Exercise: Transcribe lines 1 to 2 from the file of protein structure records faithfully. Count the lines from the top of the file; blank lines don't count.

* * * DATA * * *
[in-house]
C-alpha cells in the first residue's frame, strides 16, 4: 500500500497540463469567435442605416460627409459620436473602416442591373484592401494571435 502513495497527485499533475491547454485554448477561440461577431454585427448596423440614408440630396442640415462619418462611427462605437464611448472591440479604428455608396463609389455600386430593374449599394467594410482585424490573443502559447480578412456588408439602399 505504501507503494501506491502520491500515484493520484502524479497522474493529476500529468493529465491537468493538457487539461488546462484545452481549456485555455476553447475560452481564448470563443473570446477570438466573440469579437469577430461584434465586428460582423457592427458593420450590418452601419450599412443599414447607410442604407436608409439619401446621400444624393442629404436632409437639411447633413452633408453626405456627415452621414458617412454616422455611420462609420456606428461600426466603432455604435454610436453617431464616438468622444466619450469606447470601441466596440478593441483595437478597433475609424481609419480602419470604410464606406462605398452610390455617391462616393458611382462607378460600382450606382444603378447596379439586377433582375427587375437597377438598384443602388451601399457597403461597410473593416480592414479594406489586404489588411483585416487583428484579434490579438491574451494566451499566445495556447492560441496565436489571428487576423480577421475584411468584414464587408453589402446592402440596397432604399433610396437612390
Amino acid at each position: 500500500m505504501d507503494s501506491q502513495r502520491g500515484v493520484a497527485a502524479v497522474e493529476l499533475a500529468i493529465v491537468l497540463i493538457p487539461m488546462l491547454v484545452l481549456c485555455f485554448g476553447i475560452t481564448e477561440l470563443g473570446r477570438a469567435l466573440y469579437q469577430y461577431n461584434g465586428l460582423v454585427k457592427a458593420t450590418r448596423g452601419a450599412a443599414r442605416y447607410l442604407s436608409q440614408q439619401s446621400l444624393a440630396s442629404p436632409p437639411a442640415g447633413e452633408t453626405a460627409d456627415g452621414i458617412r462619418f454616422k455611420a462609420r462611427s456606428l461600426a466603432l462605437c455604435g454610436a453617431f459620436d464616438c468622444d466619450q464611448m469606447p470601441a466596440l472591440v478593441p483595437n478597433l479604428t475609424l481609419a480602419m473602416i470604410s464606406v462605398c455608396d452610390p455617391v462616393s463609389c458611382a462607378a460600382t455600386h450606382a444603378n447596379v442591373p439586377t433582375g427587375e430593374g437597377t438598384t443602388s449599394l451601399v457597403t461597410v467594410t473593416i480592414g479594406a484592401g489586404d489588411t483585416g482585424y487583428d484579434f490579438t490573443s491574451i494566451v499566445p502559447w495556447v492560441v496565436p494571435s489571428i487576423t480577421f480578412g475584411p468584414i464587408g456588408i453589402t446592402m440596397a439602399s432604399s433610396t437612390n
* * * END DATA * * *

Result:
[in-house]
C-alpha cells in the first residue's frame, strides 16, 4: 500500500497540463469567435442605416460627409459620436473602416442591373484592401494571435 502513495497527485499533475491547454485554448477561440461577431454585427448596423440614408440630396442640415462619418462611427462605437464611448472591440479604428455608396463609389455600386430593374449599394467594410482585424490573443502559447480578412456588408439602399 505504501507503494501506491502520491500515484493520484502524479497522474493529476500529468493529465491537468493538457487539461488546462484545452481549456485555455476553447475560452481564448470563443473570446477570438466573440469579437469577430461584434465586428460582423457592427458593420450590418452601419450599412443599414447607410442604407436608409439619401446621400444624393442629404436632409437639411447633413452633408453626405456627415452621414458617412454616422455611420462609420456606428461600426466603432455604435454610436453617431464616438468622444466619450469606447470601441466596440478593441483595437478597433475609424481609419480602419470604410464606406462605398452610390455617391462616393458611382462607378460600382450606382444603378447596379439586377433582375427587375437597377438598384443602388451601399457597403461597410473593416480592414479594406489586404489588411483585416487583428484579434490579438491574451494566451499566445495556447492560441496565436489571428487576423480577421475584411468584414464587408453589402446592402440596397432604399433610396437612390